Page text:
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Archived post

Saturday, March 31, 2007

American Holistic Nurses Association

Thank you to the American Holistic Nurses Association who wrote about the National Nurse proposal in their March 2007 Newsletter. The National Nursing Network Organization is appreciative of the work the AHNA is doing to help spread the word about the need to create an Office of the National Nurse. As a result of this publication, many nurses have been signing the on line petition and also writing in their comments of support.

One nurse stated: Terrific idea. I support it totally. Let me know what else needs to be done. Please know that it is our individual and collective power that will make the difference in seeing the Office of the National Nurse come to fruition.

The National Nursing Network Organization Team—Saturday, March 31, 2007   Post only 

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Anonymous Anonymous 
Just what we need, another government agency! More taxpayer dollars down the drain.
Blogger Mother Jones RN 
Get your facts straight before you start taking potshots at a great idea. The Office of the National Nurse will work within an existing government agency, delivering the message of prevention, which is the key to keeping people healthy.

Healthier citizens +lower health care costs= less taxpayer dollars down the drain. It’s a no-brainer.


Archived post

Monday, March 26, 2007

Promoting Smoking Cessation

Cigarette smoking is the single most preventable cause of disease and death in the United States. Smoking is a major risk factor for heart disease, stroke, lung and bladder cancer, and chronic lung diseases. Smoking during pregnancy can result in miscarriages, premature delivery, and sudden infant death syndrome. Environmental tobacco smoke (ETS) increases the risk of heart disease and significant lung condition, especially asthma and bronchitis in children. ETS is responsible for an estimated 3,000 lung cancer deaths each year among adult non-smokers. Healthy People 2010.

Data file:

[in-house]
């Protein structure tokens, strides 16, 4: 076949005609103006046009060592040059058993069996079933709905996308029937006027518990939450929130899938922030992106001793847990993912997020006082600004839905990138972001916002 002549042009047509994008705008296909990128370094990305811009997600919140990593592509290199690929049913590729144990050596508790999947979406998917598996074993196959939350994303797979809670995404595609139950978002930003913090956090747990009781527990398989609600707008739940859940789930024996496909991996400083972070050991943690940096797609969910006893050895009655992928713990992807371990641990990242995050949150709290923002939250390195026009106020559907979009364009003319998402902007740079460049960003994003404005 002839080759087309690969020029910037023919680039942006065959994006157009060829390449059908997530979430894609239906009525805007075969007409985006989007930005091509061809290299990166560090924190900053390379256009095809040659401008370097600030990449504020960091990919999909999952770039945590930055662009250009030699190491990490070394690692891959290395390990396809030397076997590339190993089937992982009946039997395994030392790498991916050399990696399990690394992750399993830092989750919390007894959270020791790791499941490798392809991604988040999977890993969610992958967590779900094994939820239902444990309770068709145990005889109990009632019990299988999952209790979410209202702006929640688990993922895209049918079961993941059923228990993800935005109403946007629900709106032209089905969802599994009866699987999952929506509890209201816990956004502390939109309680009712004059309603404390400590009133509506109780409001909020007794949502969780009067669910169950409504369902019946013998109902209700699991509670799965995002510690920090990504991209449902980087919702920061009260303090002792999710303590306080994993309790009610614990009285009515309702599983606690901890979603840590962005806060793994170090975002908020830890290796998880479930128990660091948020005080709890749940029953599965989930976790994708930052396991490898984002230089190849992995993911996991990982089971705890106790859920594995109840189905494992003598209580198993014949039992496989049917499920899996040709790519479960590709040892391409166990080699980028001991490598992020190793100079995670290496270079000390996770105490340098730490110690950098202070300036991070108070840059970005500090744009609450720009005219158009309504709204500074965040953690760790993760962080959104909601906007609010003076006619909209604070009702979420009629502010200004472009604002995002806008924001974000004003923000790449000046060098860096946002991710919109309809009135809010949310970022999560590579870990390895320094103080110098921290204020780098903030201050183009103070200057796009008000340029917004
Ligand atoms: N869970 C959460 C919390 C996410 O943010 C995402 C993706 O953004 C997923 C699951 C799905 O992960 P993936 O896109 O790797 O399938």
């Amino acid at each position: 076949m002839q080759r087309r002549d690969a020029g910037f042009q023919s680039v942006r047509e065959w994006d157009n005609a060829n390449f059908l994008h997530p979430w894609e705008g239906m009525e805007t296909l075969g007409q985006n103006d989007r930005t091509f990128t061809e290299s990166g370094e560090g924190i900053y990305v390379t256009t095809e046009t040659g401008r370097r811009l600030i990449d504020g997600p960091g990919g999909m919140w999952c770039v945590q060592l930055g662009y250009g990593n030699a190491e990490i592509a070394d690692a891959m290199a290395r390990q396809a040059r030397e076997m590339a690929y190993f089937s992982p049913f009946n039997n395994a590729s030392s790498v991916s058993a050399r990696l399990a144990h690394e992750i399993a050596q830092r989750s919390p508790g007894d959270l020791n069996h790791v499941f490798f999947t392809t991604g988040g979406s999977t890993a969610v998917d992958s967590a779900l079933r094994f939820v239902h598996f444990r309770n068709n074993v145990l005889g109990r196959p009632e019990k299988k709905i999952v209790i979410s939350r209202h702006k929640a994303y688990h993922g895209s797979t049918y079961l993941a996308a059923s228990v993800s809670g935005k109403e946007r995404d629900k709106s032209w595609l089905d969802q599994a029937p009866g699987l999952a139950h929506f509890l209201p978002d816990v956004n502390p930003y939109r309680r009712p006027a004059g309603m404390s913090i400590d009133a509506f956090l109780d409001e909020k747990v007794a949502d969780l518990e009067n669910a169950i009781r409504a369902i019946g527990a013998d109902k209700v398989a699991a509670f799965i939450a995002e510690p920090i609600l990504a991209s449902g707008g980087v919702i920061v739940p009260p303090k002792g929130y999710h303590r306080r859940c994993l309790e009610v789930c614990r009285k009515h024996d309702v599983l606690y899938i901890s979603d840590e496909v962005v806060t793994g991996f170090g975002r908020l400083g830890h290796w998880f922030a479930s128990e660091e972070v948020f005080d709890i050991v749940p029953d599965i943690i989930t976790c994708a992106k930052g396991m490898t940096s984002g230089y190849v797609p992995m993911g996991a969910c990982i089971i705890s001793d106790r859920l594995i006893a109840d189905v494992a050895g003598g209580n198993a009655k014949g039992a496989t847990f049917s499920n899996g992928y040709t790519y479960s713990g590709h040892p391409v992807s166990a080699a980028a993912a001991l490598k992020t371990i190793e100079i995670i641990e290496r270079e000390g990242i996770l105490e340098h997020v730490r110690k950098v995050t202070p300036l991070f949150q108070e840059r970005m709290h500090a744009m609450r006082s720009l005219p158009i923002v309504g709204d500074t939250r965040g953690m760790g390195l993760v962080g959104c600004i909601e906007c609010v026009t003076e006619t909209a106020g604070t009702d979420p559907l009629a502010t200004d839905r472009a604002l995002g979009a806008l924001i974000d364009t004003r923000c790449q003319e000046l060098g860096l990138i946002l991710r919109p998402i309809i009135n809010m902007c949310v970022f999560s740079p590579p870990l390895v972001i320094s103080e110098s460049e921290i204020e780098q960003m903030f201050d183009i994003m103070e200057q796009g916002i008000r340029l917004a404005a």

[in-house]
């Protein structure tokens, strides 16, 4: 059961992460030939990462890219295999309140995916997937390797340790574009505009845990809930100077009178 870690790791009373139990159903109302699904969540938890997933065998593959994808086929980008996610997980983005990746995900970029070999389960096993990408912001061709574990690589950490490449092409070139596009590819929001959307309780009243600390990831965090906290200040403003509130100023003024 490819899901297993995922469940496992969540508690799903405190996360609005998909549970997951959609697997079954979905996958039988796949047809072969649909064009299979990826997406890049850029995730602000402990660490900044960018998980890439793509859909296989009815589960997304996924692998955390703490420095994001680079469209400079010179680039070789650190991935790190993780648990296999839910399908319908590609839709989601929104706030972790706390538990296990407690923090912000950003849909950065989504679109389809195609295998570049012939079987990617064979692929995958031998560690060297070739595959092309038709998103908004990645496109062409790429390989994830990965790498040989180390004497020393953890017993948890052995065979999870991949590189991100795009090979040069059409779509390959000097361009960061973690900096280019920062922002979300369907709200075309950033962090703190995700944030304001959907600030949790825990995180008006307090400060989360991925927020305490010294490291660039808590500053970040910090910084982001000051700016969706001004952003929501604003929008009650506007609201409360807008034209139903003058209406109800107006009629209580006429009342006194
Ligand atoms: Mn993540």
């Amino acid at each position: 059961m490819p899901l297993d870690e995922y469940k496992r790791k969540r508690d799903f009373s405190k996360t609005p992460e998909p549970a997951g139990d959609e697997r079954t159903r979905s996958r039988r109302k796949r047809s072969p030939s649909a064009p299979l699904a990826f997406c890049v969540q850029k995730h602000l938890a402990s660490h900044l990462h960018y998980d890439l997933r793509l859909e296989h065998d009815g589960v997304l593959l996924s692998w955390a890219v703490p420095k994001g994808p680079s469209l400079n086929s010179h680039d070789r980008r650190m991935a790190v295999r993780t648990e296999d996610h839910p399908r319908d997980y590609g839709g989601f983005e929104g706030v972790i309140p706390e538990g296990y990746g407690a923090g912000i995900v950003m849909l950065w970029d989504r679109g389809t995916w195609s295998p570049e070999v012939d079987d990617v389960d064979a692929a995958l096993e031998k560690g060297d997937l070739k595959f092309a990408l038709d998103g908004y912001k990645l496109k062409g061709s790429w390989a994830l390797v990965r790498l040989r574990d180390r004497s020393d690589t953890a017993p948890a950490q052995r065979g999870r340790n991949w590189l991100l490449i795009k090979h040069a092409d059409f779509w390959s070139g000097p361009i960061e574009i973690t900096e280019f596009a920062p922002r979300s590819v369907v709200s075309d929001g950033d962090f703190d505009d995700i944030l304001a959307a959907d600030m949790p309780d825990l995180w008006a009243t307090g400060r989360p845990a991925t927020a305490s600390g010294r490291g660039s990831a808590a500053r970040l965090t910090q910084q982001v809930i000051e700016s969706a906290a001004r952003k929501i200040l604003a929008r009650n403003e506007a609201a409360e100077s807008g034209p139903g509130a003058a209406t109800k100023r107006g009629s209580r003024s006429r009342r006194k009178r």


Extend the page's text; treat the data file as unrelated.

Healthy People 2010 objectives focus on smoking cessation by adults and adolescents, including during pregnancy. The goal is to reduce illness, disability, and death related to tobacco use and exposure to secondhand smoke.

Teaching and health promotion is part of being a nurse and key towards accomplishing the above objectives. With this in mind undergraduate student nurses attending Portland Community College gathered pamphlets, magazines, hotline cards, posters, diary logs, calendars, and other resources and spent one day on campus educating students, faculty, and staff about the importance of quitting smoking and some first steps on how to accomplish this.

At the end of the day, participating students felt they were able to promote health to many students, increase knowledge, and motivate few more tobacco users to quit.

All of this is progress towards the objectives of Healthy People 2010.

The National Nursing Network Organization Team—Monday, March 26, 2007   Post only 

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Blogger Charles Lin M.D. 
Smoking is also known to lower testosterone levels in men , although it blocks estrogen formations as well.

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Thursday, March 22, 2007

Wolverines Choose National Nurse For Policy Project

Pictured from left to right:
Monica Rochman, Glenda Grandy, Sheila Ochylski, Joyce Tull

Graduate nursing students attending the University of Michigan chose the Office of the National Nurse as the topic to present as a group project for their Strategies for Nursing and Healthcare course.

The criteria for this Policy Project included choosing a relevant political topic and relating its political importance to nursing.

The Office of the National Nurse exemplifies the united voice that nursing needs to promote current issues such as health promotion and access to care as has been previously described. The students are still in the early stages of their project. They plan to examine, critique and present a comprehensive non-biased view of the National Nurse Act of 2006 to their class including the pros and cons and input from a variety of stakeholders. One of the suggestions that has come out of this study is adding an incentive such as receiving continuing education hours based on the number of volunteer hours a nurse particpates on a community based team. This could be accomplished through an ammendment to the state regulations for RN licensure.

Written by Monica Rochman
Submitted by Glenda Grandy, RN, BSN
Ann Arbor, Michigan

The National Nursing Network Organization Team—Thursday, March 22, 2007   Post only 

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Blogger Monica 
High! Interesting blog you have here. I like it!
You are wellcome at my drug search engine: - viagra - soma - tramadol
Have a nice day!
Blogger RNFaye 
Great job wolverines!! GO BLUE!

Archived post

Monday, March 19, 2007

ONS Nurse Practitioner Special Interest Group Newsletter